The McGill Tribune
Indigenous studies minor approved for Fall 2014
Long-awaited program passed by Senate seeks to provide interdisciplinary study of Indigenous issues
Students will be able to enroll in a new Indigenous Studies minor in the Faculty of Arts starting in Fall 2014, following the program’s approval by Senate last Wednesday.
The program, which has been the goal of ongoing initiatives by students and faculty for approximately 10 years, will be administered by the McGill Institute for the Study of Canada (MISC).
According to MISC Director William Straw, groups such as KANATA and First Peoples’ House researched existing programs in other universities and courses in Indigenous studies already available at McGill. MISC then began to put together a proposal over the Summer and Fall of 2013.
“We were able to base our proposal on the incredible research the various student groups had done,” Straw said. “The dean of arts indicated that he supported the actual proposal coming from MISC.”
According to Arts Senator and KANATA Vice-President External Claire Stewart-Kanigan, McGill’s previous lack of an Indigenous Studies program set it behind most Canadian universities.
“It is a bit of a trend in Quebec that Indigenous issues don’t have as much currency as they do in the west,” she said. “I think this is a really important step in making sure that people from Quebec can study this.”
The minor concentration seeks to provide students with a diverse, interdisciplinary outlook on the social, cultural, and historical elements of Indigenous life in Canada, according to Senate documents.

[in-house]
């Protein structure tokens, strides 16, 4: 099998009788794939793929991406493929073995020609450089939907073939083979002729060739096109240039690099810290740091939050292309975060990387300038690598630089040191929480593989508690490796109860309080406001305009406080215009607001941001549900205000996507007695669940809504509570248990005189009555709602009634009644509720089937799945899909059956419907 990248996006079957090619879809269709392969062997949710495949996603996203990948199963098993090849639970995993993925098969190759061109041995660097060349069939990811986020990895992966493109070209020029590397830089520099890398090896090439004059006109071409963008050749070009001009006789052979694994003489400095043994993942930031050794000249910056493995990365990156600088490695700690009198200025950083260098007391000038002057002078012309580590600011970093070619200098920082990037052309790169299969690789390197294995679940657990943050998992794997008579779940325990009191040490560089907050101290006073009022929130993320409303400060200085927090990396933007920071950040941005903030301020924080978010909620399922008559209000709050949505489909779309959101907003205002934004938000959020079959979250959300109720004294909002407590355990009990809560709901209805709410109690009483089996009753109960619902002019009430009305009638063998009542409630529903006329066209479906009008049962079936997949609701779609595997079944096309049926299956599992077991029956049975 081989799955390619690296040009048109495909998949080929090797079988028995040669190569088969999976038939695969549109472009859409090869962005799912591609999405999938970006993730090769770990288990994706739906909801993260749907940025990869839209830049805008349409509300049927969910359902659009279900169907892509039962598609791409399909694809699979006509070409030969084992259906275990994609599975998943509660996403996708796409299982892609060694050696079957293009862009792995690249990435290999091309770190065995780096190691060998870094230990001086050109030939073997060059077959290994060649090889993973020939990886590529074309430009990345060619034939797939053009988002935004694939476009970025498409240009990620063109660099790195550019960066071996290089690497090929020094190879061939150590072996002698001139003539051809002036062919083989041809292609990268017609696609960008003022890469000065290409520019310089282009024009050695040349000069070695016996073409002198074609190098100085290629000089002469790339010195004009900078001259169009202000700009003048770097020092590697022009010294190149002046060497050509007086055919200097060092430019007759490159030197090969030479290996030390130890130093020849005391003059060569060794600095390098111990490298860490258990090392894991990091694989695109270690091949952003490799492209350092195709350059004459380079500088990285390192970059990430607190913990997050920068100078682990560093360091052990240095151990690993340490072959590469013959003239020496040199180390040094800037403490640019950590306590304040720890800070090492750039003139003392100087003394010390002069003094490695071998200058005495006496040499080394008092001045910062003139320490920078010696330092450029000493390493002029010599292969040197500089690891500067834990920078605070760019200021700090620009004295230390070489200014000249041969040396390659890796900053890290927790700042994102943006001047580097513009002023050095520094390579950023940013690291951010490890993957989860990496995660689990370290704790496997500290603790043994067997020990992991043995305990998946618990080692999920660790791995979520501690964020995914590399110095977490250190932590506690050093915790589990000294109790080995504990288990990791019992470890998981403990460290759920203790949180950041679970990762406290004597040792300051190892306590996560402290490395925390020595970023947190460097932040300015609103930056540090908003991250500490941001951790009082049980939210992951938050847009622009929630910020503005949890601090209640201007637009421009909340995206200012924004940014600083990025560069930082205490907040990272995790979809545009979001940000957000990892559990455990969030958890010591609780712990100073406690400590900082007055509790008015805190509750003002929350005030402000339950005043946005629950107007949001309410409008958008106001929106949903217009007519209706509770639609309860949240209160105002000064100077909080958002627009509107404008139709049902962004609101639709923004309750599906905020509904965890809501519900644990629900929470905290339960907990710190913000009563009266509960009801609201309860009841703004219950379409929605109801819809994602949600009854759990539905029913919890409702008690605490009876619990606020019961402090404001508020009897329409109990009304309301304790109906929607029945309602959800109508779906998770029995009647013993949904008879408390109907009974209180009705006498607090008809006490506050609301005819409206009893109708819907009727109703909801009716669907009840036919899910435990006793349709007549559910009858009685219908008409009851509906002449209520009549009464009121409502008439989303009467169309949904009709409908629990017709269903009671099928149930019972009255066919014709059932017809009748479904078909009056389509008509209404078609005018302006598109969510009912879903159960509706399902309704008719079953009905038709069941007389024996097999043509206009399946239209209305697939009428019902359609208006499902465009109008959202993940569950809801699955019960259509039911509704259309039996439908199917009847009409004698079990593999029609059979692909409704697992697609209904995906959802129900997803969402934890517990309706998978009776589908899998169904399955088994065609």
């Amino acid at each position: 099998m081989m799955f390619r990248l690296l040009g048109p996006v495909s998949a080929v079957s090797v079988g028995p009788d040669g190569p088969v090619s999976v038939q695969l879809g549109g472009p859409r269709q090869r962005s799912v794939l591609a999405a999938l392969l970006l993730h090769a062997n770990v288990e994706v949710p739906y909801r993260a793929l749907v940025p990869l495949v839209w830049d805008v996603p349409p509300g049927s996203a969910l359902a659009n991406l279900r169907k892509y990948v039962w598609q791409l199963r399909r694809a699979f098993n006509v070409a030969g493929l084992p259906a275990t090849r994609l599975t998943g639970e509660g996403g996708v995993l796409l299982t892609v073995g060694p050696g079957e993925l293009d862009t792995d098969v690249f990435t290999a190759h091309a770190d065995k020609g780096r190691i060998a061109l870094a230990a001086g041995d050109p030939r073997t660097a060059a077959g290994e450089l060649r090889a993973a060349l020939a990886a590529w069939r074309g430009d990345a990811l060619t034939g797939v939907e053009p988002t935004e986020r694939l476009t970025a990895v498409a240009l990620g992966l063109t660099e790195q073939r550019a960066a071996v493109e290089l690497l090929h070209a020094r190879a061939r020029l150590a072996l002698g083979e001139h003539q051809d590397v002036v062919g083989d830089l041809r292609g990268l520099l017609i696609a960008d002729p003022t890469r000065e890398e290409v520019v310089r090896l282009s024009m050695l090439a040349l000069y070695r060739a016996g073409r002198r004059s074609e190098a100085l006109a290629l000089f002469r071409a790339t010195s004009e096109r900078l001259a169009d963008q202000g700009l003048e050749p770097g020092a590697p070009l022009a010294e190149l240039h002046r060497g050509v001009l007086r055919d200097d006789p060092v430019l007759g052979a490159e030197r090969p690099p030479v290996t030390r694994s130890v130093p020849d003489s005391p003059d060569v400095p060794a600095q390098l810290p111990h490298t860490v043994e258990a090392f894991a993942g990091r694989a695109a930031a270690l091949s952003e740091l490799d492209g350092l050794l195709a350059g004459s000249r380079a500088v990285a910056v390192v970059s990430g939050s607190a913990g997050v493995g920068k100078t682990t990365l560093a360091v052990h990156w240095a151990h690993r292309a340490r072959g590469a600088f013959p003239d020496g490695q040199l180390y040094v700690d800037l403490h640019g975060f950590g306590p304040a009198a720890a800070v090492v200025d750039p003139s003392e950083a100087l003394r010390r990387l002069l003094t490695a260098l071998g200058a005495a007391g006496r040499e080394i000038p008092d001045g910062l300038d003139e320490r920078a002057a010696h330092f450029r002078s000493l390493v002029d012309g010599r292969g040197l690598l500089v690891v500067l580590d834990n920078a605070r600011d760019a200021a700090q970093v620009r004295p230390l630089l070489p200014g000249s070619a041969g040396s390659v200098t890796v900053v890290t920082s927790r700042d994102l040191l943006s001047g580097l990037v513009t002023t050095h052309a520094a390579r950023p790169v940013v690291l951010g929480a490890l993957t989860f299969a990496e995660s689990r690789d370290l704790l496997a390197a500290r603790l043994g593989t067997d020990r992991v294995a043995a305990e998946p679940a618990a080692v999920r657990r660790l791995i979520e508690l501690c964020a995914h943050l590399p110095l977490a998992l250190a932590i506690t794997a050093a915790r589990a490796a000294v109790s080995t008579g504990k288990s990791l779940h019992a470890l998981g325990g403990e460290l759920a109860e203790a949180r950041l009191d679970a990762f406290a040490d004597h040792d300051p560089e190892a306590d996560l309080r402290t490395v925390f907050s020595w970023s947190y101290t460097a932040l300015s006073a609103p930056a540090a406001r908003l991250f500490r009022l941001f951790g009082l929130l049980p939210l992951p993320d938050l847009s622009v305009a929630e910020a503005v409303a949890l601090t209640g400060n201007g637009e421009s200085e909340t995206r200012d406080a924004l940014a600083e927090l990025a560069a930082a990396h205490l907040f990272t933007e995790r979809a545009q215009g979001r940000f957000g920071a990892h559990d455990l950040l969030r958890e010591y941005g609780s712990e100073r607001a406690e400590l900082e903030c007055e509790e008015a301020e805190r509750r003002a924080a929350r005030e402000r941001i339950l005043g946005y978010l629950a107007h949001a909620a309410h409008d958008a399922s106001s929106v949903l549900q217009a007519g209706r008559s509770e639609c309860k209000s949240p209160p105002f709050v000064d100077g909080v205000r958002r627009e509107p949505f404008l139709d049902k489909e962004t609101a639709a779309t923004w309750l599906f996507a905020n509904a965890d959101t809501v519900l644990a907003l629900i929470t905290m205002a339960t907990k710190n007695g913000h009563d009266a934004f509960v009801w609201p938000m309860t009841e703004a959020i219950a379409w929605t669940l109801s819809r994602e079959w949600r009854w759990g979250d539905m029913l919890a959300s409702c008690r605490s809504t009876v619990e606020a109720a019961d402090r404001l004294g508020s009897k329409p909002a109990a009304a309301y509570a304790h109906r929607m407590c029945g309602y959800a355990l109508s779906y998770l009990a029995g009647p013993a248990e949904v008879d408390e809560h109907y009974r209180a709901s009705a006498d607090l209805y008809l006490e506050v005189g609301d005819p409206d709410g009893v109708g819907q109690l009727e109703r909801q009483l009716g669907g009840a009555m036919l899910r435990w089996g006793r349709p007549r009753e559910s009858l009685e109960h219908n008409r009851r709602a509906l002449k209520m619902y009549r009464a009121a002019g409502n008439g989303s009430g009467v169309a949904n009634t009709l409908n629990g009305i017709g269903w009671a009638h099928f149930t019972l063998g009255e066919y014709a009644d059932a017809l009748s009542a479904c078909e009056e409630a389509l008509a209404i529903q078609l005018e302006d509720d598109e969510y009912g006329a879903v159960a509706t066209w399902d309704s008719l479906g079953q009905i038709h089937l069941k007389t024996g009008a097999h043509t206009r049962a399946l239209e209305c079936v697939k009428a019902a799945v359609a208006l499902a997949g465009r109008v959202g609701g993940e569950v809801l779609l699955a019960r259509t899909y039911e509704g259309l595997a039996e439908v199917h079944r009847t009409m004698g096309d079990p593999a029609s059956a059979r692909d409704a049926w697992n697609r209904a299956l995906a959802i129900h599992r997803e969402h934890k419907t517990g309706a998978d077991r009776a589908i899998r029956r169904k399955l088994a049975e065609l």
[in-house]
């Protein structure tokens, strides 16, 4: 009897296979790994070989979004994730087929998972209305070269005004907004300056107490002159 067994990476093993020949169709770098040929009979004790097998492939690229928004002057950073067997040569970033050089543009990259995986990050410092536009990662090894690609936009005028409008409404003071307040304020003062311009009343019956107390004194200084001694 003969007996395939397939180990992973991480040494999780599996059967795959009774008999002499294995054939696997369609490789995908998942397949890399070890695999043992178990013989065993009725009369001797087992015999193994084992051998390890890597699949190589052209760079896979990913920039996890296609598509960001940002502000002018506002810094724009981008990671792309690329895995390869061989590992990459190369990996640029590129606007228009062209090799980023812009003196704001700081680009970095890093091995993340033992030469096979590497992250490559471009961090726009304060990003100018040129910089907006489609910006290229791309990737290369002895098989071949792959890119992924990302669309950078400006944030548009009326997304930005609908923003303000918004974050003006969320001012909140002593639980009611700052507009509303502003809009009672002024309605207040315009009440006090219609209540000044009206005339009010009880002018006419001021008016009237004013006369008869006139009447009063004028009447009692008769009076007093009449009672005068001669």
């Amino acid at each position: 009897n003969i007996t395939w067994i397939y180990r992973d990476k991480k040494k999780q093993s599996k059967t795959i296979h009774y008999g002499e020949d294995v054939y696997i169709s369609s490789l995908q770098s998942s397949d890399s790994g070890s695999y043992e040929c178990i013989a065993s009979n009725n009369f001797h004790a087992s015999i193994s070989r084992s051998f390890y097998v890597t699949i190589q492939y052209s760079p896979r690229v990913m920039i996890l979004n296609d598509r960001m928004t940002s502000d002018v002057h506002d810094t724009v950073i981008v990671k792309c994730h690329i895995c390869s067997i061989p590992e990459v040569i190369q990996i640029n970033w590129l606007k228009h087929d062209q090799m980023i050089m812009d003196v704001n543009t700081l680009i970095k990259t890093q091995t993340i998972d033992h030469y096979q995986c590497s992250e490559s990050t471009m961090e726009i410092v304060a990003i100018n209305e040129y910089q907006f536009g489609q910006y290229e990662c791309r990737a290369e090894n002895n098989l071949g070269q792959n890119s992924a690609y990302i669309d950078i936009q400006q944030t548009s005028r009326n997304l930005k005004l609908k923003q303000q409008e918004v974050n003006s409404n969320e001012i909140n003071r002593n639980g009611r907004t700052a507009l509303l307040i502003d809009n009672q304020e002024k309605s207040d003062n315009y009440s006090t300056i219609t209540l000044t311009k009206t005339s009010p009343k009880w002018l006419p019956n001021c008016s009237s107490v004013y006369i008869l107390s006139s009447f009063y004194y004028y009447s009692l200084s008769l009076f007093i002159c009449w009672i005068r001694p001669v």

“Core courses offered within the program will provide interdisciplinary treatments of Indigenous life,” the documents read. “The program of the course will focus on the history of Indigenous populations in Canada, Aboriginal art and culture, and legacies of Indigenous resistance to the Canadian state.”
According to Straw, the minor will consist of two new courses—an introductory course and an upper level seminar in Indigenous studies. Students fulfill the remaining 12 credits for the program through course options cross-listed from other programs such as English, history, anthropology, and sociology.
The university will hire two new professors for the core courses, with recruitment beginning in March or April.
The proposal required approval from the Subcommittee on Courses and Teaching Programs and the Academic Policy Committee, prior to Senate approval.
However, the new minor could still face challenges such as financial difficulties, according to Stewart-Kanigan.
“There were a lot of problems getting faculty support [and] finding a faculty that would house this new minor,” she said. “For the program to really flourish and become its own autonomous unit, you will need a department chair and that takes funding.”
Stewart-Kanigan said costs could be as high as $2-3 million.
Straw added that soliciting greater involvement with the community is an additional goal for those involved in creating the program.
“Another challenge will be finding ways to involve […] the community of students invested in Indigenous studies and local Indigenous communities themselves,” he said. “We want to set up an advisory structure that conforms to McGill’s governance structure while acknowledging that an Indigenous Studies program needs to involve communities in a way that other programs may not.”
Jacob Greenspon, vice-president academic of the Arts Undergraduate Society (AUS), said many arts students have shown enthusiasm for the new minor.
“Students have been really excited about this,” he said. “A lot of them did seem to think we had a program like this but now they’re finding out it’s offered […] I think a lot of people are really excited to go into this topic.”